What does the long-term future hold for local television news business? Unclear. What does the short term promise?
On Wednesday, June 18, executives as WCBS, the CBS-owned and -operated station in New York City, unveiled a new online business venture in which they will supply “widgets with real-time news feeds” to a network of local blogs.
Reached on the phone recently, Dan Shelley, the director of digital media for the station, explained that WCBS was offering bloggers a variety of different widget packages to choose from, ranging from sports to entertainment to breaking news.
“We have a ‘
Each widget comes with an advertising component, he said. The station will sell the ads that pop up in the widgets. Any blogger who agrees to post the widget on their Web site will get a cut of the ad sales.
He said that a third-party vendor was helping WCBS recruit the bloggers. So far, according to Mr. Shelley, 34 blogs have signed up for the deal. Early pioneers include www.yanksblog.com, www.metsgrrl.com and www.nycscenequeen.com. “There’s no criteria other than it not be obscene in any way,” said Mr. Shelley. Eventually, he hopes to sign up several hundred blogs in the tristate region.
So, um, what’s a widget?
Mr. Shelley directed NYTV to www.urbanspoon.com, a Web site that aggregates food reviews from newspapers and bloggers. We clicked on a page of reviews for Mario Batali’s foodie mecca Babbo. Sure enough, there at the top right side of the page was the WCBS widget. It had two parts: a box at the top full of links to news stories provided by the WCBS Web site and a box at the bottom featuring an ad.
The top link in the widget’s news box redirected readers to a story on the WCBS Web site, titled “Stabbed Man Knocks on Long Island Door, Then Dies.” In the widget’s ad space, Dr. Joseph Dello Russo of New York and New Jersey beckoned with laser eye surgery services. “Envision Your Future,” read the ad.
Recently, the future of local broadcast journalism has looked bleak. Stations, which for decades enjoyed astronomical profit margins, have been gradually losing ad revenue as viewers migrate to the Web. In April, CBS stations around the country laid off more than 150 employees, including a number of seasoned veteran reporters and anchors. WCBS was no exception. In the recent months, several top on-air talents, including Jim Rosenfield and Scott Weinberger, have disappeared from the New York air waves.
But compared to seasoned reporters and anchors, widgets are cheap.
Mr. Shelley pointed out that WCBS didn’t have to hire a single extra reporter or editor in order to launch the program. All of the content will be provided by the handful of full-time editorial employees of the WCBS Web site. He said the software and infrastructure was supplied by the CBS Television Stations Digital Media Group, which will be helping to roll out similar widget-revenue-sharing programs at the more than a dozen CBS-owned stations around the country.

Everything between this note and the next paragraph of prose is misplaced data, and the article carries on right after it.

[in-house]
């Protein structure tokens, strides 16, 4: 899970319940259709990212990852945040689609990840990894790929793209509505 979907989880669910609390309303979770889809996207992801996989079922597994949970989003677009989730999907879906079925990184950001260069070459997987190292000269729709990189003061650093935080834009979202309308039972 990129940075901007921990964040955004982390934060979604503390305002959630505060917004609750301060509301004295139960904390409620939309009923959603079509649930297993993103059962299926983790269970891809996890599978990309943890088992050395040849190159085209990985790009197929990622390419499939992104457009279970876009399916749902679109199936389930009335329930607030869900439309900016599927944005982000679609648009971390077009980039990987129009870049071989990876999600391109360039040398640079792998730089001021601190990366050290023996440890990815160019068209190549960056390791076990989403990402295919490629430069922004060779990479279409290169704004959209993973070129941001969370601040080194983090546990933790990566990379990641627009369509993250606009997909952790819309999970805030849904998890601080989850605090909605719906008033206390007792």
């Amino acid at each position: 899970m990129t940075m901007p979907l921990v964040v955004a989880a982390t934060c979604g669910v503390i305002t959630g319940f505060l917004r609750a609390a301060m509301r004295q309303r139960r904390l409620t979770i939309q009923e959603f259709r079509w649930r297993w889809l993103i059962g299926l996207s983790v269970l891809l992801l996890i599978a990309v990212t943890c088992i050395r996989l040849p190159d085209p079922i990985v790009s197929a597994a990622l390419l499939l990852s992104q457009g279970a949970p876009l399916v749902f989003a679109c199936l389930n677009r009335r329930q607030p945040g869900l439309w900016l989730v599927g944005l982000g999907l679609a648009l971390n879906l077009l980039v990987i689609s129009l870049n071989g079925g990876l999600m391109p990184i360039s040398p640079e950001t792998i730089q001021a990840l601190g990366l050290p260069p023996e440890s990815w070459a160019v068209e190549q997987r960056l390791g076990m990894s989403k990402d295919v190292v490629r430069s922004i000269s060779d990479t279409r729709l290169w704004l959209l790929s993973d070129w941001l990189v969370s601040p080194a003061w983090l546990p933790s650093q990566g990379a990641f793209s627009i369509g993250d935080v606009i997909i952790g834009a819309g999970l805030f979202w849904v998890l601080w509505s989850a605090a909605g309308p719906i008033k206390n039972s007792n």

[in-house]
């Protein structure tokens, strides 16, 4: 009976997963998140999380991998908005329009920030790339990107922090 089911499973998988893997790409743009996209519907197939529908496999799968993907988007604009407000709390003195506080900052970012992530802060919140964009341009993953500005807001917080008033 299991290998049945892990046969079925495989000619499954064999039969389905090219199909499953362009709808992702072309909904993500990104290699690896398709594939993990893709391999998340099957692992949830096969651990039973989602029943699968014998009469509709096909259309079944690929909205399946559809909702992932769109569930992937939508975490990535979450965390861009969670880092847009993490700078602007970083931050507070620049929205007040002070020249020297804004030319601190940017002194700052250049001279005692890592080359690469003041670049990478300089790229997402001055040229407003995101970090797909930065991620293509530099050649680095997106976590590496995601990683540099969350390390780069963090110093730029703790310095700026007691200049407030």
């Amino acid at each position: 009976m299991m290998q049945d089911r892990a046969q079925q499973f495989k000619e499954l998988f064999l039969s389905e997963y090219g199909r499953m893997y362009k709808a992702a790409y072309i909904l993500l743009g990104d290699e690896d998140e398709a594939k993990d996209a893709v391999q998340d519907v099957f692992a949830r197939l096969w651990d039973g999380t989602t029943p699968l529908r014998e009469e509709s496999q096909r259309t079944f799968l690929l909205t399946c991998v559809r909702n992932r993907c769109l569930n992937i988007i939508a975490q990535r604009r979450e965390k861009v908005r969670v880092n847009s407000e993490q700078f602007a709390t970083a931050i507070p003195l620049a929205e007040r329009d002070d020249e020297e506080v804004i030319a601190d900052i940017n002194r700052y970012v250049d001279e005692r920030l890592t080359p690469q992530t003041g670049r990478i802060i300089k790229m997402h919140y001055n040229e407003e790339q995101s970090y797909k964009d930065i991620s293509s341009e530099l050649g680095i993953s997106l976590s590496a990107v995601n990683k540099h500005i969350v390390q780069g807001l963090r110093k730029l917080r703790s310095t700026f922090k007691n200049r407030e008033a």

How long until the widget-syndication program turns a profit?
“It’s profitable today,” said Mr. Shelley. “This is one of the beautiful things about online. You launch it, and if you have advertisers attached to it already, as we did, you’re making money from day one.”
Mr. Shelley said that WCBS already had a number of advertisers signed up (including Grand Bahama Island)—all of which were interested in targeting “hyper-local blogs.”
After speaking with Mr. Shelley, The Observer sent an e-mail to the proprietors of www.urbanspoon.com. A few minutes later we got a call back from Ethan Lowry, the 34-year-old co-founder of the growing blog network. He said his company was based in Seattle. He and his partners launched the New York version of Urbanspoon in January 2007.
“Our whole model is, we try to pull together all the local voices, newspapers, bloggers and local food lovers writing reviews,” said Mr. Lowry. “One of the things that we really pride ourselves on is having extremely locally oriented sites.”
Mr. Lowry said he has zero editorial employees in New York.
“For us, this is a great way to get access to local advertisers that we wouldn’t otherwise have a relationship with,” said Mr. Lowry. “The other thing we get is credibility. They know WCBS. They know that they’re credible. There’s a rub-off effect. They know we’re working with a real brand.”
Mr. Lowry declined to say how much money his Web site received for helping to syndicate the WCBS content and ads. But he said it paid well—roughly twice what he gets from Google AdSense.
“It’s a good partnership,” said Mr. Lowry. “It’s easy.”